There are 35 patterns in the magazine, including those for the ever popular fingerless mitts and scarves.  Also present are some beautiful items which would difficult to wear except at a costume or Regency theme party, or as wardrobe in a photoshoot perhaps.  It’s been a long time since I was asked to a Regency themed costume party, so I’ll probably not be knitting any of those – but I’ll know where to find patterns if that invitation arrives.

I plan to knit the Frederick and Anne Scarf, theVariation Scarf, the Georgiana Shawl and the JosephineShawl.  Watch for them to come to my Etsy shop as items available for purchase.

It appears I do enjoy nostalgia when I dress it up as historical studies.  Maybe I’ll start thinking of my old boyfriends as lessons in 20th century interpersonal relationships!

New (Old) Cars

We bought a 15 year old car today for our 16 year old daughter to toddle around town in.  It makes me smile to consider that she was one year old when her car was built.
I wonder if the men and women who put the pretty white Nissan Maxima together ever thought about the future drivers.  Cecily will be driver number 3.  I wonder about the previous drivers myself.  Did they love this car or was it just a convenience?

I tend to get very attached to things I use daily for years.  It was very difficult for me the day I traded my Ford Taurus for the Ford Windstar I drive now (and not just because I was trading into a minivan and kissing my days of driving a fun car goodbye!).  I felt like I was abandoning the Taurus.  What if her next owner didn’t appreciate her?  What if they didn’t take good care of her?  Never mind that the “good care” I can manage is cleaning out the junk on the floor (used kleenex, mapquest directions, candy wrappers) once every couple of months.

I think Cecily might feel this way about her first car, pondering it’s past, it’s previous owners, it’s history, all the events it’s been a part of.

Then again she could just have the one thought I had at 16 when she looks at it – FREEDOM!

My pink cowl continues toward completion.  Rudy models it for you here.  I really like this Noro Shirikaba yarn, it’s 42% silk, 40% cotton, and 18% wool.  It’s super soft and the vibrant color is gorgeous!


Books, Books, Books

I promised books for today.  Currently I’m reading more than one book, as always.1.     The Artist’s Way by Julia Cameron, subtitled A Spiritual Path to Higher Creativity

Liking it a lot.  Writing my morning pages.  Thinking about artist’s dates.  My business partner and I have formed a tiny book club to read it together.

2.     How To Sell Your Crafts Online by Derrick Sutton

Helpful so far (only finished 2 chapters).  I’ve implemented some changes to my Etsy store at the recommendation of this author.  I didn’t know anything about search optimization, and he did explain it a bit in simple terms that even a Luddite like me can understand.

3.     Living a Charmed Life: Your Guide to Finding Magic in Every Moment of Every Day by Victoria Moran

Having a little trouble with this one.  Just finding it hard to pick it up, although when I do, I like it.  Maybe this is more about my attention span than the book!  Might give up on this one.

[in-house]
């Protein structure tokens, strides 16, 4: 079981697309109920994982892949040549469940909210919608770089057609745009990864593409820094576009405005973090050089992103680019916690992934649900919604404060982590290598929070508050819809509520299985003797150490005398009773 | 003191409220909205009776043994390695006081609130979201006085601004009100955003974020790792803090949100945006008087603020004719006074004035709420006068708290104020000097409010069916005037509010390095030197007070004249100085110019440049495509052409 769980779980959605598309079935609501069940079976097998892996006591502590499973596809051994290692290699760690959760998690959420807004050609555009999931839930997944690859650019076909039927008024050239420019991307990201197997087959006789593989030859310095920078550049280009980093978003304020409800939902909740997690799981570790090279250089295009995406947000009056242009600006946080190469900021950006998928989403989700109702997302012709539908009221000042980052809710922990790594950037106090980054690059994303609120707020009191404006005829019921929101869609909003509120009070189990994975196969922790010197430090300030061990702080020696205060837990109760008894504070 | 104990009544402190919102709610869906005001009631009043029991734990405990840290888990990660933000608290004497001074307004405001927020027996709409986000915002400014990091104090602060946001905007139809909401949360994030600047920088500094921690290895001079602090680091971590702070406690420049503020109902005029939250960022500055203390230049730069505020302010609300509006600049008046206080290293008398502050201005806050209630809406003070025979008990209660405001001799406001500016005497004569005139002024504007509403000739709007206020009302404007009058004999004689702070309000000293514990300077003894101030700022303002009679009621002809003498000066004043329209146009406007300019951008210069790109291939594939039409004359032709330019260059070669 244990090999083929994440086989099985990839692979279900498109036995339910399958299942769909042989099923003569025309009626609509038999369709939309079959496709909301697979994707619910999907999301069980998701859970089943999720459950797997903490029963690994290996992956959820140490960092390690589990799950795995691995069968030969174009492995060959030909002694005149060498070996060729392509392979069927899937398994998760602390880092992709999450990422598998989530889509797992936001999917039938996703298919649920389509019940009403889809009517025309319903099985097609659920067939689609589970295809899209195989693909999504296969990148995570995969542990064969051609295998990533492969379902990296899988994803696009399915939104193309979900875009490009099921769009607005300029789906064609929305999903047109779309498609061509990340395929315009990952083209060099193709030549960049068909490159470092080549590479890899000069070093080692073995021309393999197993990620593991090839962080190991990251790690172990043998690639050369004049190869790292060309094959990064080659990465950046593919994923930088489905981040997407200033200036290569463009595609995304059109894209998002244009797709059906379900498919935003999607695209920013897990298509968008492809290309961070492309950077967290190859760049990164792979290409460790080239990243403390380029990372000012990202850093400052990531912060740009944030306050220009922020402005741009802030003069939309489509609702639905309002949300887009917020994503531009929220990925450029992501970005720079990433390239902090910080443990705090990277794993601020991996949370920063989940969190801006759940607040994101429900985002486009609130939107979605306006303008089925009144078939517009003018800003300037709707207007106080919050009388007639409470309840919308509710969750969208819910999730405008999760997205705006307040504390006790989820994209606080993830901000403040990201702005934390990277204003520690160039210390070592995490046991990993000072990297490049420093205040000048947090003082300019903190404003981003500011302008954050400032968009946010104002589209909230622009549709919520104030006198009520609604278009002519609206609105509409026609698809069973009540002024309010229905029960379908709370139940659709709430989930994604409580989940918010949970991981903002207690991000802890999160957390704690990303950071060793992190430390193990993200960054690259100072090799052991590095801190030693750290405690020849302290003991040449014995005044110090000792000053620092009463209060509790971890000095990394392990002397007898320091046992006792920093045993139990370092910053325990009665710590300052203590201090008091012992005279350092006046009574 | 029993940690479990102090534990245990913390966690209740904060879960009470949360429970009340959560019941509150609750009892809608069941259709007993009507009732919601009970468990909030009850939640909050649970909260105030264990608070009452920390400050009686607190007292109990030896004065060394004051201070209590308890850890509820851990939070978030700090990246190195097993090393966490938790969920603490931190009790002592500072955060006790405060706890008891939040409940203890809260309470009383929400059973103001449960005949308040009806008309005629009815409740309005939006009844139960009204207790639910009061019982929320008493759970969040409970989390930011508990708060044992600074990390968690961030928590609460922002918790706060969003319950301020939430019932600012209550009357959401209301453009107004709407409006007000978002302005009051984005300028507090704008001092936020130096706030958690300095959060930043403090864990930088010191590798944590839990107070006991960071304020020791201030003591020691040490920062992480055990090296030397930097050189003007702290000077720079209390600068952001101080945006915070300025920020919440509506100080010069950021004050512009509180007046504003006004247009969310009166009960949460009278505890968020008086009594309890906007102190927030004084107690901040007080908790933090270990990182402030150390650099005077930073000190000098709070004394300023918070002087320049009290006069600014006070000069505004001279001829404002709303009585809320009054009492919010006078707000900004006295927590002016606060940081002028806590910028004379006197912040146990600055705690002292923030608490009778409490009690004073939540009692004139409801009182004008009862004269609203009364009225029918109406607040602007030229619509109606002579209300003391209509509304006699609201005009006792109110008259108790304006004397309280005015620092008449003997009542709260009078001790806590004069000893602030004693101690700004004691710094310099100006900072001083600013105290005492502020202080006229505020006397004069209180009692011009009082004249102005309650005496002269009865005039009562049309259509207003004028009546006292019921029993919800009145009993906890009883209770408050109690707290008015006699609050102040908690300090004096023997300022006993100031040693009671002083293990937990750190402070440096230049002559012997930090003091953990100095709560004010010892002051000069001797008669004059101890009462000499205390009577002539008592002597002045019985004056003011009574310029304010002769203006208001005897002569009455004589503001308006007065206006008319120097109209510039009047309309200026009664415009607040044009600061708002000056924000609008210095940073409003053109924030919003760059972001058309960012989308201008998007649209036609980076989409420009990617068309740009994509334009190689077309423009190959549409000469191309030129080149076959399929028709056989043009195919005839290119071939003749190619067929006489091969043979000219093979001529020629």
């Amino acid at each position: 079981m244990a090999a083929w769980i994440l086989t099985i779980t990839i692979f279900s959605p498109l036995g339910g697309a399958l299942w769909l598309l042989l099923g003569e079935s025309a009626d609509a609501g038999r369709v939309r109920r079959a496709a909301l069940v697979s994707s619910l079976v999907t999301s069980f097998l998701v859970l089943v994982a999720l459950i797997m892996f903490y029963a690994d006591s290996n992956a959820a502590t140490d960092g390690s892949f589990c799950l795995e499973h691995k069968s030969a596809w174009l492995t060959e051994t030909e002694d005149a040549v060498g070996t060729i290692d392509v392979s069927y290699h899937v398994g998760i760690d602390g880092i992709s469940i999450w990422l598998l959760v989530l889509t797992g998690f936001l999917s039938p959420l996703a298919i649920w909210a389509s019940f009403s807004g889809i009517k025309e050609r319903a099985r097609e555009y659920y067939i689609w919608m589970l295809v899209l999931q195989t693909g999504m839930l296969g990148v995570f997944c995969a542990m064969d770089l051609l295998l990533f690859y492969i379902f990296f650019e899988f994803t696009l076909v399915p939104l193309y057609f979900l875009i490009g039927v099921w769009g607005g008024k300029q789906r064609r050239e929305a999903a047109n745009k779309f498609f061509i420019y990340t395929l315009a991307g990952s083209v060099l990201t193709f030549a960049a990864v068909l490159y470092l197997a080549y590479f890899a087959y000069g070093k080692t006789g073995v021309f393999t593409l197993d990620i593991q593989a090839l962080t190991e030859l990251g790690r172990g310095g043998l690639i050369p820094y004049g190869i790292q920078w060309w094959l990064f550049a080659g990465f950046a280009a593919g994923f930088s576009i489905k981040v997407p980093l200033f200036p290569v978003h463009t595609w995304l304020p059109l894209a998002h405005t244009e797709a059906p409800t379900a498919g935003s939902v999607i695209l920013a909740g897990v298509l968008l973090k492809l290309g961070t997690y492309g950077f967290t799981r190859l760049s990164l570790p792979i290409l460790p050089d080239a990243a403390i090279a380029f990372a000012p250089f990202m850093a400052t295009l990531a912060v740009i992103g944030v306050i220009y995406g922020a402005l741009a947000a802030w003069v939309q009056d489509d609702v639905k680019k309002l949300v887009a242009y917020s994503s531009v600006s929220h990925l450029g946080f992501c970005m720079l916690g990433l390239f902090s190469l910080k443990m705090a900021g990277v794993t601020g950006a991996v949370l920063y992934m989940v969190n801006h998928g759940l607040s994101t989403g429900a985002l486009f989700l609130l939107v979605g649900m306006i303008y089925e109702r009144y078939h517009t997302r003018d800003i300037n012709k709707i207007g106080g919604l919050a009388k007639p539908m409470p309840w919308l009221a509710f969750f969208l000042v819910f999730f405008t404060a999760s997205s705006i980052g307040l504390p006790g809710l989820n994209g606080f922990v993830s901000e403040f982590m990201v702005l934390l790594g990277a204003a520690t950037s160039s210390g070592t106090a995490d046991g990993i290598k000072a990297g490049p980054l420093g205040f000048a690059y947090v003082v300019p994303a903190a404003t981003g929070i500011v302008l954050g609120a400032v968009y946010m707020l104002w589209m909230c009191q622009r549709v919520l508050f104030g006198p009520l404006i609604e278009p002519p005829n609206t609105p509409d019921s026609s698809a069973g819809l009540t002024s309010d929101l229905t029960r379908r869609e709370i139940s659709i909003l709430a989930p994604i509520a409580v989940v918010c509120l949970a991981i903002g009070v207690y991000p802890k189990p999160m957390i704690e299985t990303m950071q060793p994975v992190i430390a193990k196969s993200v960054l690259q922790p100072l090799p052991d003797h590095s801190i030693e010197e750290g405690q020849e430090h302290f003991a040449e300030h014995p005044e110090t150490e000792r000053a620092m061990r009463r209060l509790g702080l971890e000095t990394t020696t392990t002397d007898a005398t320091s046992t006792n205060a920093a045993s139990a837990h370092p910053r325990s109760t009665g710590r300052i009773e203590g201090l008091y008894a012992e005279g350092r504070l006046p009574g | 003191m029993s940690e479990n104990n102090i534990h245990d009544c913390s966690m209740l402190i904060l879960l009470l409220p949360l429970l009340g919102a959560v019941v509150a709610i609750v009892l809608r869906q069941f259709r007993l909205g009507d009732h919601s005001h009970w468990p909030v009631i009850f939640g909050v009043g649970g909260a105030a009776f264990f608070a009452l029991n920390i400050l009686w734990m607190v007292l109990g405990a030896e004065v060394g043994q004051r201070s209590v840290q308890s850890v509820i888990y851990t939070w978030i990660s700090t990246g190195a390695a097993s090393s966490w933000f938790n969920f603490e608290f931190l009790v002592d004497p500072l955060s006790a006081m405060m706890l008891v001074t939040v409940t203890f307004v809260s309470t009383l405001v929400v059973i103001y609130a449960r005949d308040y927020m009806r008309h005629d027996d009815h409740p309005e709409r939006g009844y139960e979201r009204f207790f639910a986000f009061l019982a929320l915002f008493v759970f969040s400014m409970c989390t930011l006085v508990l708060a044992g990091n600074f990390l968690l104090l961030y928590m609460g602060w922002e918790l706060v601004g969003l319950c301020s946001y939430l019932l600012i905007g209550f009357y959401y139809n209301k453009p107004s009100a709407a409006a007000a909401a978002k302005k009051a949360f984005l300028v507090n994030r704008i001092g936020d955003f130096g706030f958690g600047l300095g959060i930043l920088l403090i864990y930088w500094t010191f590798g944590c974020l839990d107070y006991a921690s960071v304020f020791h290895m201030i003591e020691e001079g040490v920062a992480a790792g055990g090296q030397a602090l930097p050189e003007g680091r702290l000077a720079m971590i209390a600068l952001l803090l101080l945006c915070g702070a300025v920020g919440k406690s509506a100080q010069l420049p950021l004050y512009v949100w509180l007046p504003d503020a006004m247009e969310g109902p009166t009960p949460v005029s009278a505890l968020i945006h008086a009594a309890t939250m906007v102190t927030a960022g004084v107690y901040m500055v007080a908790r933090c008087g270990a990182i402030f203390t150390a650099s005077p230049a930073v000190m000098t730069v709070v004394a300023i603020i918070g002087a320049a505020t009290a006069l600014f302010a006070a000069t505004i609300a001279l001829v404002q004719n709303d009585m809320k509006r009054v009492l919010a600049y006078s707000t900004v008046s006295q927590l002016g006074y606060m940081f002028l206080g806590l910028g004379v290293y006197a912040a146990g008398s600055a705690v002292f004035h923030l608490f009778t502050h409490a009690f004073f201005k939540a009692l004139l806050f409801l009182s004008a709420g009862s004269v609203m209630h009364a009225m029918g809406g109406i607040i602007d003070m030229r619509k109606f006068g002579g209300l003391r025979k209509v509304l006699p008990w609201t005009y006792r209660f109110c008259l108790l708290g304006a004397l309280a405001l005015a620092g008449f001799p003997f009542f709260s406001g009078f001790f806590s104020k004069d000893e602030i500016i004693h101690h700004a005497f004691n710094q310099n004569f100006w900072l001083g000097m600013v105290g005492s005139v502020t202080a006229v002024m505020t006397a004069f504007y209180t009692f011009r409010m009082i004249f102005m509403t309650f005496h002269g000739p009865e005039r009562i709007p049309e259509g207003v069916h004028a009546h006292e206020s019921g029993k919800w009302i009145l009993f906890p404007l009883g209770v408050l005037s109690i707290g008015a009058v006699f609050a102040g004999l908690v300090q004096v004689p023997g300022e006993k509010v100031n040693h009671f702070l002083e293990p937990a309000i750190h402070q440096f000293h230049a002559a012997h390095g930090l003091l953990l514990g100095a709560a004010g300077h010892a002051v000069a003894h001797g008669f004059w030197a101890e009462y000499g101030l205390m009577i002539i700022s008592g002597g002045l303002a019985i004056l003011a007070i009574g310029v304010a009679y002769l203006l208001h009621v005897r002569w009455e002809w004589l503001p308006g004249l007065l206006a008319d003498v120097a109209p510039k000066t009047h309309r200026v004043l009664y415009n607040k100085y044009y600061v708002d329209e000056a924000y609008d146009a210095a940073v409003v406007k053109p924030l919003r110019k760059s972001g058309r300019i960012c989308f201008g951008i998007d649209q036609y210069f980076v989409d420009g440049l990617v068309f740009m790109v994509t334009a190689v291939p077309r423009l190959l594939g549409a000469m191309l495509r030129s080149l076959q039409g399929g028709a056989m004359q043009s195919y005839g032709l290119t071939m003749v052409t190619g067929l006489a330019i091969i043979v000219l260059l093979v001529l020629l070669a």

4.     The Amazing Book of Useless Information by Noel Botham

I am a sucker for a good factoid book, although I am a bit suspicious about the truth of some of these.  And the section on math just plain creeped me out.  Ick, math, who wants to know more about that?  I actually finished this last night in bed.

The latest knitting book I read was

55 Christmas Balls to Knit: Colorful Festive Ornaments–Tree Decorations, Centerpieces, Wreaths, Window Dressings by Arne and Carlos


I really enjoyed this book – it was full of gorgeous photographs of their home in Norway, and it’s always fun to see how the other half lives.  I do recommend it for yarn addicts like me, it’s knitter’s eye candy with patterns, what’s not to like?Their artistic vision is quite different than mine.  They lean towards lots of primitives strewn around, beat up stuff everywhere.  I like a clutter-free Zen-type décor.  Camel colored walls with big closeup flower prints.  My house is not much like that, of course.  I have camel walls, but absolutely no big lush flower prints.  Someday.  My current décor is more of the clutter everywhere, every flat surface covered by stuff school.The knitted ornaments were quite imaginative for the most part.  Some were very traditional Scandinavian type patterns, but there were quite a few completely original designs – those were my favorites.  I really liked the pigs, the squirrel, the 3-leaf clover, the pinecone and one of the geometric patterns.  When Christmas is rolling around again I might try that geometric.I like geometrics in general, I love 1950s style sweaters.  My mother knit one in white, with black and multicolored diamonds up the sides of the arms (she probably knit it in 1957) that is really sharp, even though it is obscenely tiny on any of us.  For some mysterious reason people were apparently much smaller in the 1950s.  Maybe my 13 year old daughter could wear it.

Or one of these darlings!

Jackie (left) and Templeton (Templeton has been adopted)
Jackie is still available!

Welcome to Indigo Kitty Blogs

Welcome to the Indigo Kitty Blogs page.  I’ve been thinking about blogging for a while and I’ve decided to take the plunge.  Perhaps I’m the very last person in North America to have a blog, sometimes I do tend to lag behind on adopting new trends, I freely admit that.

What will I write about?  Yarn, books, cats, my volunteer work, my family, and anything else that interests me.

Today it will be yarn!  I am knitting a cowl that will be in my Etsy shop when completed.  It’s the Tiger Lily Cowl, I’m knitting it in Noro Shirakaba in pink.  Love this yarn, it’s amazing as it changes color and texture.  I have 2 skeins, a total of 272 yards.  Pattern calls for 216 yds , so I should have plenty.  I was knitting along Tuesday evening and had a moment of panic (as always happens when I start something new), “oh no, do I have enough yarn?”  I have run out a couple of times, and that feeling of panic is not something I want to repeat.  Went back to check pattern and yarn measurements so I could sleep Tuesday night.


I started knitting this cowl on Tuesday while meeting with my business partner, Cheryl, for our weekly knitting/strategizing/gossip session.  I tried to cast it on 3 times before we got together, for some reason it wouldn’t “take” until I was with her.   She’s magic!  And a fabulous partner, she’s good at all the business things I’m not, accounting, creating a “look” for our online shop, finding fabulous yarns at unbelievably low prices.  I’m good at writing descriptions and managing the actual shop website, so together, we make a strong team.  And she’s super-practical (I’m more of a dreamer); the shop wouldn’t exist without her gently pushing me to get things moving.I’m very lucky to have her as my friend and partner.Next time – books!